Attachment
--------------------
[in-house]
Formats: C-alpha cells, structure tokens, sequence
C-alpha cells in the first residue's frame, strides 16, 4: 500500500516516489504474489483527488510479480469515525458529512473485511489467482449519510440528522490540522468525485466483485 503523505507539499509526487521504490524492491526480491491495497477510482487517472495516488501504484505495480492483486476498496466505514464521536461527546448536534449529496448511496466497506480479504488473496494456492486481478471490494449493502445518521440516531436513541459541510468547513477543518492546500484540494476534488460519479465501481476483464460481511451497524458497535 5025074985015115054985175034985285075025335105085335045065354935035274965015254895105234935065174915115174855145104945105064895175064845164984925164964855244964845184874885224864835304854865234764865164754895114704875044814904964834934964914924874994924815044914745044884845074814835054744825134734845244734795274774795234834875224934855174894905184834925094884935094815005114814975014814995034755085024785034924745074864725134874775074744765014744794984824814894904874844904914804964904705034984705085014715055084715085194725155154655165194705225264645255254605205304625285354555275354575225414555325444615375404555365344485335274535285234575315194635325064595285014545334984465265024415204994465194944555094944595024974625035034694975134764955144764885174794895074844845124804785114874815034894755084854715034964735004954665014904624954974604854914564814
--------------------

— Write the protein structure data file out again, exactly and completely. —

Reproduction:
[in-house]
Formats: C-alpha cells, structure tokens, sequence
C-alpha cells in the first residue's frame, strides 16, 4: 500500500516516489504474489483527488510479480469515525458529512473485511489467482449519510440528522490540522468525485466483485 503523505507539499509526487521504490524492491526480491491495497477510482487517472495516488501504484505495480492483486476498496466505514464521536461527546448536534449529496448511496466497506480479504488473496494456492486481478471490494449493502445518521440516531436513541459541510468547513477543518492546500484540494476534488460519479465501481476483464460481511451497524458497535 5025074985015115054985175034985285075025335105085335045065354935035274965015254895105234935065174915115174855145104945105064895175064845164984925164964855244964845184874885224864835304854865234764865164754895114704875044814904964834934964914924874994924815044914745044884845074814835054744825134734845244734795274774795234834875224934855174894905184834925094884935094815005114814975014814995034755085024785034924745074864725134874775074744765014744794984824814894904874844904914804964904705034984705085014715055084715085194725155154655165194705225264645255254605205304625285354555275354575225414555325444615375404555365344485335274535285234575315194635325064595285014545334984465265024415204994465194944555094944595024974625035034694975134764955144764885174794895074844845124804785114874815034894755084854715034964735004954665014904624954974604854914564814